Boy Scouts address protections against child sex abuse in newsletter to parents

This comes after a scope of sex abuse in the organization was revealed.

April 25, 2019, 11:53 AM

In the wake of reports about alleged sexual abuse within the storied organization, the Boy Scouts of America emailed a newsletter to parents Wednesday night entirely focused on "Youth Protection."

Earlier this week, it was revealed that there have allegedly been more than 12,254 victims of sexual abuse within the Boy Scouts over the course of seven decades.

Since that number was publicized during a Tuesday news conference held by a lawyer representing victims, Boy Scouts officials have been pointing to safeguards the organization has in place to protect children from predators -- and this newsletter is the latest example of that outreach.

In the top article of the newsletter, Mike Surbaugh, BSA's chief scout executive, acknowledged "painfully, there have been incidents of abuse that occurred in our program, and we sincerely apologize that some despicable individuals used their positions in Scouting to harm children."

The letter goes on to describe the creation of the Boy Scout's volunteer database, which was created "long before there were smart phones, email, fax machines, the internet, criminal databases or other modern methods available to identify or track predators."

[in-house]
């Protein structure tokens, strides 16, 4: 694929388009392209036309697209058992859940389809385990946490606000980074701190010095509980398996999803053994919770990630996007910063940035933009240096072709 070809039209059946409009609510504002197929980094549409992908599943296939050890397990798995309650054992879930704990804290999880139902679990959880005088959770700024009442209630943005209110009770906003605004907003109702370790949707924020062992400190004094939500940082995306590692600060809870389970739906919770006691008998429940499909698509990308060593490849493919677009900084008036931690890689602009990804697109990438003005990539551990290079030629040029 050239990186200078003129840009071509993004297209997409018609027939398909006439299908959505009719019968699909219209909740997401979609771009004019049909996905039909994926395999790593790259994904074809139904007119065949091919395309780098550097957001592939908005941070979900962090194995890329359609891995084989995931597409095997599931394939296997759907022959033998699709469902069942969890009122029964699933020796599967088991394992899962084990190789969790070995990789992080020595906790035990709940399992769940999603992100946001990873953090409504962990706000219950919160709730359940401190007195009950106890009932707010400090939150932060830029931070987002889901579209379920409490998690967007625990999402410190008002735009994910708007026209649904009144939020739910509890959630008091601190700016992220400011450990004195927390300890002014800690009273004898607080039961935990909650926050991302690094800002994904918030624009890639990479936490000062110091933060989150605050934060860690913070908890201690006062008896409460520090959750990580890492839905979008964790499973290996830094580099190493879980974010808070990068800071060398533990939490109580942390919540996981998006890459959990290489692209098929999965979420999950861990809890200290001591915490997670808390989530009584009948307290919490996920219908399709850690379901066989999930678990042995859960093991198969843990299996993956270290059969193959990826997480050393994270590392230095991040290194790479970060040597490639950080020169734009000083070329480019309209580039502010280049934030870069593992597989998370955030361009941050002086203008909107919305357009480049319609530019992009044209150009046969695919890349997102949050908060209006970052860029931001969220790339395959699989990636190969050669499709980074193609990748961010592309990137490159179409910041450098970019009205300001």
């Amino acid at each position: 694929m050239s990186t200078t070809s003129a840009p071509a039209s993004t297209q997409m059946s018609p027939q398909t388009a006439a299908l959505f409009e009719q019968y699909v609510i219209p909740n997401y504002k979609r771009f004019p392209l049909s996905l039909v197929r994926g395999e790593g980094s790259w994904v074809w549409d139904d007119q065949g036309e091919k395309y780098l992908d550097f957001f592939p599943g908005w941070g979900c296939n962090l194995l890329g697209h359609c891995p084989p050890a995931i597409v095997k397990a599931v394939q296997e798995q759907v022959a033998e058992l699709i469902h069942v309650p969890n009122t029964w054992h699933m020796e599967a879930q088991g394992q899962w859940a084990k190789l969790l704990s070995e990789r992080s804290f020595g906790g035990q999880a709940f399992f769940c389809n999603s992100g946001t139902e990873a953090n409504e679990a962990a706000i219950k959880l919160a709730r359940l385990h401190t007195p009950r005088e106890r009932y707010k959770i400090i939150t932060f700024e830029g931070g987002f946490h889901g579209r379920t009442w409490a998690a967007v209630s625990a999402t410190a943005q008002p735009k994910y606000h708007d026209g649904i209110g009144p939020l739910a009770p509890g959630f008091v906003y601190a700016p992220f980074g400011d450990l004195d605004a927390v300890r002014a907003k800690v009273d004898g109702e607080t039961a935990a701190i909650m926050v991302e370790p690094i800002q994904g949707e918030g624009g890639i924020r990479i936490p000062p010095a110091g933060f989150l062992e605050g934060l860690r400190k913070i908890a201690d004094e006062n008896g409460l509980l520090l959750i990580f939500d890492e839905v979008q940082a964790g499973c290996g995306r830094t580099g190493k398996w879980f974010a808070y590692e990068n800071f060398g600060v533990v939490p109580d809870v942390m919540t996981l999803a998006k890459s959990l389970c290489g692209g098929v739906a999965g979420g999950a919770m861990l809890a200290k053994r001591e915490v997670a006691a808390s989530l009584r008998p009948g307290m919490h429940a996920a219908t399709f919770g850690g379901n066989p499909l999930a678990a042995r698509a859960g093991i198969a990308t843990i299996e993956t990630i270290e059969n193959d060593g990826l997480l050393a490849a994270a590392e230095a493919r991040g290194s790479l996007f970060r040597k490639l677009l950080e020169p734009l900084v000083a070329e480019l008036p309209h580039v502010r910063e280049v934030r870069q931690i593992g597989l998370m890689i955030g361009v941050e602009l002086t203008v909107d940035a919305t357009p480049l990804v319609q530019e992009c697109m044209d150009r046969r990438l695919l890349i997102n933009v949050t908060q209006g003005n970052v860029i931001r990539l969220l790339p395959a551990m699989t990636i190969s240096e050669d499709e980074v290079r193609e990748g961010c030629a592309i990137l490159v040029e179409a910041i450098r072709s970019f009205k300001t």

Sarbaugh noted, as the BSA stated repeatedly in the past week, that files kept on allegedly offending volunteers were made in an effort to stop them from rejoining the organization after being removed at the first report of misdoings.

The Cushman Watt Scout Center, headquarters of the Boy Scouts of America for the Los Angeles Area Council, is pictured in Los Angeles, Oct. 18, 2012.
Fred Prouser/Reuters, FILE

"I want to be clear – the Boy Scouts of America has never knowingly allowed those who have committed inappropriate acts with children to remain in our program," Sarbaugh wrote.

Other articles highlighted in the newsletter include one about how child safety is the first chapter in scouting handbooks and another about the BSA's call to establish a national volunteer screening database as a way to protect "children go beyond our organization."

The BSA has been calling for a national volunteer database -- modeled in a way similar to the national sex offender registry -- at least for several months.

In December, Sarbaugh sent a letter to Congress about protecting children from abuse where he pushed for the establishment of a volunteer registration and clearing screening process that would help "to reduce the risk that potential abusers can gain access to children by moving across state lines or to other youth serving organizations."